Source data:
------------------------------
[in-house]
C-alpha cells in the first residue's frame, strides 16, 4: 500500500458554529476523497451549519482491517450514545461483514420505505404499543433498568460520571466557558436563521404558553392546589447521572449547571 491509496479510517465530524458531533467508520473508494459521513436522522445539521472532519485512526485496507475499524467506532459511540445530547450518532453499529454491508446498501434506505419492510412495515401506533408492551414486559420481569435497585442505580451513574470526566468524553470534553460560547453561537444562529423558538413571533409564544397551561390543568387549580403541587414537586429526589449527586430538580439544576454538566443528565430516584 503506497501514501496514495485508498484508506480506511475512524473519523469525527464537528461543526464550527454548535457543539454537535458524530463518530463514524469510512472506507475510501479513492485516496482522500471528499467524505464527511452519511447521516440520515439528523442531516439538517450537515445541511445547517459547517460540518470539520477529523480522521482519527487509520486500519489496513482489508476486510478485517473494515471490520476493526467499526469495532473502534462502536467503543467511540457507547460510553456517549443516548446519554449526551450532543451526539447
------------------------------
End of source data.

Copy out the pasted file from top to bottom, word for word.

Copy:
[in-house]
C-alpha cells in the first residue's frame, strides 16, 4: 500500500458554529476523497451549519482491517450514545461483514420505505404499543433498568460520571466557558436563521404558553392546589447521572449547571 491509496479510517465530524458531533467508520473508494459521513436522522445539521472532519485512526485496507475499524467506532459511540445530547450518532453499529454491508446498501434506505419492510412495515401506533408492551414486559420481569435497585442505580451513574470526566468524553470534553460560547453561537444562529423558538413571533409564544397551561390543568387549580403541587414537586429526589449527586430538580439544576454538566443528565430516584 503506497501514501496514495485508498484508506480506511475512524473519523469525527464537528461543526464550527454548535457543539454537535458524530463518530463514524469510512472506507475510501479513492485516496482522500471528499467524505464527511452519511447521516440520515439528523442531516439538517450537515445541511445547517459547517460540518470539520477529523480522521482519527487509520486500519489496513482489508476486510478485517473494515471490520476493526467499526469495532473502534462502536467503543467511540457507547460510553456517549443516548446519554449526551450532543451526539447